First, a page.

• Thanks all : )

    So I read 2 different approaches in here

    1 is "emergency fund" = almost whatever (including fees, fines, interests etc)

    2 is "emergency fund" = sky is falling (lost my job I need to live kind of thing LOL or really bad disease)

    I tried to find some best practices, and I thought that the "unexpected expenses" are more like the small little things as  adriana01 said and the "emergency fund" is mainly for major events

    adriana01 -  I'm currently living in San Diego..not sure I understood what you said regarding the "just in case" - Did you mean budgeting it 100$/m?

    Regarding my other Israeli account..I didn't plan to use it for current expenses..I transferred money in the beginning so I could have something to start with....It does have the 6-9 months worth of wages, but I eventually want to use it to invest in real estate

    The money there is just waiting to be used (shouldn't be used in Israel) and available to me ~2-5 business days (usually 3) the moment I make a wire transfer

    Thought maybe I can say that the Israeli account will be the emergency fund, and I'll use my salary to invest in stuff right now (after I'll put some money aside, but a lot less than 6-9 month worth of wages), because I can't buy any house at the moment since I have no credit, just got credit card etc..it will take me time only to be approved for such a thing

      • adriana01
      • adriana01
      • 1 yr ago
      • Reported - view

      Oron Subayi For the "Just in Case" fund, I funded it at $100, and then only added funds as they got used. When I was getting started, I knew that if I had forgotten an annual subscription it would be under that amount, and any parking tickets would be less as well. If I were just starting out now, I would probably fund it with $300 because getting towed because I missed a snow removal day is more expensive where I live now, and that is the most likely reason I would need it. Any recurring expense I discovered (like if getting tickets or being towed became a regular thing) would become a new category rather than continuing to be funded from this category. I added an ATM fees category after a few months of pulling from this category.

      The differences in the approach to the emergency fund are based on where you are at financially. For people who are starting out with credit card debt or not a lot of savings, anything that disrupts their cash flow can be an emergency so starting with a smaller generic fund while growing the targeted savings is more useful. When you don't have debt and have well-defined savings categories for most of life's major events, the generic fund is more of a peace of mind issue. Some people like to have it, others don't. Once you have things like insurance deductibles, medical expenses, and electronics replacement saved for, the biggest emergency is probably loss of income.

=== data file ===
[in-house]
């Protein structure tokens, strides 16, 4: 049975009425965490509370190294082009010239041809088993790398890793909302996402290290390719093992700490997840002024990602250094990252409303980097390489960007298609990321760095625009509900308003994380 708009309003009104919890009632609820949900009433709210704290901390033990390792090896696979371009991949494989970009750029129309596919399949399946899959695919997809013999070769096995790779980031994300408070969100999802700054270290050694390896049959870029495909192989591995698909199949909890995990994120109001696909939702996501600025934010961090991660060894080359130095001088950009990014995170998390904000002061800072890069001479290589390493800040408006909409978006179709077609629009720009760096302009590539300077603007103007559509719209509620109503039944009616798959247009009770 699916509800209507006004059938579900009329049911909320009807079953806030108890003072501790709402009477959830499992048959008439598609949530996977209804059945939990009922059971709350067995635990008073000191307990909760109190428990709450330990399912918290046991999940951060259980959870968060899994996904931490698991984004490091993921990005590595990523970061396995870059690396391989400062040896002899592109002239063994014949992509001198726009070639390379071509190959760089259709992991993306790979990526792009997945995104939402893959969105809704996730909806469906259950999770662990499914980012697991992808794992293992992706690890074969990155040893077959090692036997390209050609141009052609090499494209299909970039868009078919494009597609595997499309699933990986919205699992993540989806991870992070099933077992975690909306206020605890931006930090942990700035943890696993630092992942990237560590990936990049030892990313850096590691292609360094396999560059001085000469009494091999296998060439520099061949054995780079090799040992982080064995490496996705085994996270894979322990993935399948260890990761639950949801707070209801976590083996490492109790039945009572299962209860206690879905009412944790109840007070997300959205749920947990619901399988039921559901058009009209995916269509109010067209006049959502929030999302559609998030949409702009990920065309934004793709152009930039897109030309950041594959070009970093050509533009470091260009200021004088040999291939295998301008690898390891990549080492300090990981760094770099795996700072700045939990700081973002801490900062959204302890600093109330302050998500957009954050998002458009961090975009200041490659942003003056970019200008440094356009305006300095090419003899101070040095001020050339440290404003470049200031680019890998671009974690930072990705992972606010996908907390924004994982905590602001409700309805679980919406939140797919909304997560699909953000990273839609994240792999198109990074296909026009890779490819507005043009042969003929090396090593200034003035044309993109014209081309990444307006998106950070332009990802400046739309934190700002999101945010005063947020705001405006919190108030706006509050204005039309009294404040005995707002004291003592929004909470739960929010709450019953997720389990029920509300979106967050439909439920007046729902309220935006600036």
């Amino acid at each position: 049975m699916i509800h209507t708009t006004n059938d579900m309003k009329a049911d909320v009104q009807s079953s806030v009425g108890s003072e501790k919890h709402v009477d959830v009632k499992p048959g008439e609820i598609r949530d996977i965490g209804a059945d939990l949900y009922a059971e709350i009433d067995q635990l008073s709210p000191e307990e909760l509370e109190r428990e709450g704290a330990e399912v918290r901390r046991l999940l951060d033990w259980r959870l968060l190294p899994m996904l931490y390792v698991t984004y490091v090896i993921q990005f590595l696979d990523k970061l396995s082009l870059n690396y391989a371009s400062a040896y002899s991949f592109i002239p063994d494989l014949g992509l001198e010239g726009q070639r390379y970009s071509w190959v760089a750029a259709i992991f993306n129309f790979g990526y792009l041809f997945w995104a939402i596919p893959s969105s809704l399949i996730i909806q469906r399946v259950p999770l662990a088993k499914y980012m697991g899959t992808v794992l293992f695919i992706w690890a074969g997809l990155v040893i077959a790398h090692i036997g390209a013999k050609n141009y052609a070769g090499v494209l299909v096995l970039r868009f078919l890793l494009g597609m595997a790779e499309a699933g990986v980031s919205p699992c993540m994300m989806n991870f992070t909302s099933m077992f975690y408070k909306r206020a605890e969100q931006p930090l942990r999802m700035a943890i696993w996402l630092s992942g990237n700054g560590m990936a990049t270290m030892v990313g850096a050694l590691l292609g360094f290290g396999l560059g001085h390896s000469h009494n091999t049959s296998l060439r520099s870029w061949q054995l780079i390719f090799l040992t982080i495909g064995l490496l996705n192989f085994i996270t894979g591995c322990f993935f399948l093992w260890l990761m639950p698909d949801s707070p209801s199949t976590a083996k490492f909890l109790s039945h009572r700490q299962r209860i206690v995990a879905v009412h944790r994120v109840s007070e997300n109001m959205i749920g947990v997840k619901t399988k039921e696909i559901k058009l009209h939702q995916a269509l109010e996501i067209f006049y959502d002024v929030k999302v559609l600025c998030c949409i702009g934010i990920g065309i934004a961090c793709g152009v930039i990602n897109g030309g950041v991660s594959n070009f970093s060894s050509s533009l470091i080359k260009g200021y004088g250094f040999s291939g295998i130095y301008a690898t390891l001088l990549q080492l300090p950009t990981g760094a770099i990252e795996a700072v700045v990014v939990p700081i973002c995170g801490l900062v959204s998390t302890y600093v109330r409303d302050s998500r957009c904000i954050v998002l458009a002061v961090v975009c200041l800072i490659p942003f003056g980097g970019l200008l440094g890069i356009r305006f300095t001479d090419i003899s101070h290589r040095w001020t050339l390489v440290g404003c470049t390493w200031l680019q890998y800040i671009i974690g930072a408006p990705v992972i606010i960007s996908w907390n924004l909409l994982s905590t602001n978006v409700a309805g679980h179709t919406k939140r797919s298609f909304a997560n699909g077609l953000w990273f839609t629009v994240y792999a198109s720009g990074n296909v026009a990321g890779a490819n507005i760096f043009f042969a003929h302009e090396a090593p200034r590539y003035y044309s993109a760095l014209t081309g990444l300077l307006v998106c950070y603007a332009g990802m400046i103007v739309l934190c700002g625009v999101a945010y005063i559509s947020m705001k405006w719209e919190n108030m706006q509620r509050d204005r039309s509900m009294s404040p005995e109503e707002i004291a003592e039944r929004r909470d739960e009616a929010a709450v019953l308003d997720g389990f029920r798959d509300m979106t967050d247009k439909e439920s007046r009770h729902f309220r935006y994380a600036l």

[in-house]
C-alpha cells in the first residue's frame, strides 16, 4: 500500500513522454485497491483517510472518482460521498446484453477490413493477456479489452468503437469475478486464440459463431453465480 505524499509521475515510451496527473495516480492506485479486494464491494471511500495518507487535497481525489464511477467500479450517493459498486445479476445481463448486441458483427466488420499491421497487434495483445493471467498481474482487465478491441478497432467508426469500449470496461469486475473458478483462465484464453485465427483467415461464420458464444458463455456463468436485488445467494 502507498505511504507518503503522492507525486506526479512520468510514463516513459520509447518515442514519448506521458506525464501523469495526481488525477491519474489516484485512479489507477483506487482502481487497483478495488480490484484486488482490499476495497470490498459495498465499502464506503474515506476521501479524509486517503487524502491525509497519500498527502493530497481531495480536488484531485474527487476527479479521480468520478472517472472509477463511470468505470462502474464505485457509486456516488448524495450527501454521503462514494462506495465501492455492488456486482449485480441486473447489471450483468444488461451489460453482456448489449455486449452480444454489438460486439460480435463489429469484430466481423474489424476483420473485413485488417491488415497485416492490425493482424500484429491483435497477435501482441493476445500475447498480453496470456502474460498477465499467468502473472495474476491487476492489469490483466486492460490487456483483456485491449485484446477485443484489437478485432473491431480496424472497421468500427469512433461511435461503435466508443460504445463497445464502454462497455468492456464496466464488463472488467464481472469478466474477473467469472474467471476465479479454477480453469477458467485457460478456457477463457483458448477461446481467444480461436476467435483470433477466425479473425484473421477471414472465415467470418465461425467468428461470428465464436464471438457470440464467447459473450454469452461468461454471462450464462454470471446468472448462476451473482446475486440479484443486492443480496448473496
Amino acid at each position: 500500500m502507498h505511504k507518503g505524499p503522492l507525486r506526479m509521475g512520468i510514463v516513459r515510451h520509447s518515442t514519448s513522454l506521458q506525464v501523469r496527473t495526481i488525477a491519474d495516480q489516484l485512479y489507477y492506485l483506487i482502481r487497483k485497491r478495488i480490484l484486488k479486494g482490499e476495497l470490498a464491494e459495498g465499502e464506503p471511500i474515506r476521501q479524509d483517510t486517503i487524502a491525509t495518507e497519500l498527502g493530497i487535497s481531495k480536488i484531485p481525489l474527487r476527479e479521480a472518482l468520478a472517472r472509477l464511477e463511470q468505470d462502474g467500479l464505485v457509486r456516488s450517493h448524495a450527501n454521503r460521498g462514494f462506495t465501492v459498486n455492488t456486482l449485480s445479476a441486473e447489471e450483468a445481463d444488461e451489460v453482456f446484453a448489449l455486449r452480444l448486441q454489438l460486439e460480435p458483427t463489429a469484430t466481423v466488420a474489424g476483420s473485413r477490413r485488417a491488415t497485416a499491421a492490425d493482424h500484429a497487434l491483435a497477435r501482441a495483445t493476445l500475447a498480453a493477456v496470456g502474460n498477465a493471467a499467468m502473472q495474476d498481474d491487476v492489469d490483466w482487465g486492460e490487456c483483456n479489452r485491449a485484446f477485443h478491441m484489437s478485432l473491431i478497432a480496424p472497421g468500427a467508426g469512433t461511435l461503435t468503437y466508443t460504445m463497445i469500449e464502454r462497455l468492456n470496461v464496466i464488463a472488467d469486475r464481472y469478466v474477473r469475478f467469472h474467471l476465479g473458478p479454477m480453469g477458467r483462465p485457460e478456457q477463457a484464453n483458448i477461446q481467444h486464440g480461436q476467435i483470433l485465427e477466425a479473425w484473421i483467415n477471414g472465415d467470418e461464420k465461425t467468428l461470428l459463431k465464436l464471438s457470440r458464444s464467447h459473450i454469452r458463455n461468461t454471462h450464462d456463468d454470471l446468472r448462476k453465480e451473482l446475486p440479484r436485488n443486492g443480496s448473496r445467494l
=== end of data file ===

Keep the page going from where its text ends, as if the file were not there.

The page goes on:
Now that I have several well-defined, well-funded long-term savings categories, I've found that pretty much anything else that pops up can be dealt with by reassigning funds from the savings I already have (my car replacement fund has been raided a couple times because I wasn't funding auto maintenance highly enough, for example), even though that goal will take longer. Then I add a new category or readjust my budget for existing goals going forward.

    • Pikayo It is a really hard question : )

      I have no idea when I will be in a state when I can say "now I can buy a house"

      I need to build good credit, I heard I need to have at least 2 credit cards that are 2+ years old, and it depends on the house's price as well

      But my best guess is that there will be leftovers in my other account....I plan to invest, therefore I'm not thinking about buying expensive stuff, but use the leverage you get from a mortgage and invest the smallest portion I can

      In addition, I do have some other resources like company's stocks if  needed, but again I don't know how much I'll have when the time comes, and how much money they will be worth

      • Pikayo
      • Pikayo
      • 1 yr ago
      • Reported - view

      Oron Subayi  I would just say that at the point when you buy a house, Emergency Fund also means "sudden major roof repairs", "unexpected new heating/cooling system", "mortgage payments if something happens to my income", etc.  So I would want a definite Emergency Fund at that point.

      If it was me, then personally I would want to first save for/have

      • Emergency Fund
      • House deposit and house buying expenses (eg survey/inspection fees, legal fees)
      • True Expenses (the things that I expect to pay at some time, like software subscriptions, insurance, maybe taxes, car maintenance, tech replacement etc)
      • Some regular retirement saving

      Apart from the retirement savings I would keep all these in available funds which are not at risk of fluctuations in the stock market.  After that, I would start investing in stocks. 

      But perhaps you're planning investments over the two years when you're preparing to buy a house, then to cash them in to use?   For me that might feel too risky but then I'm quite risk averse.  Everyone's different.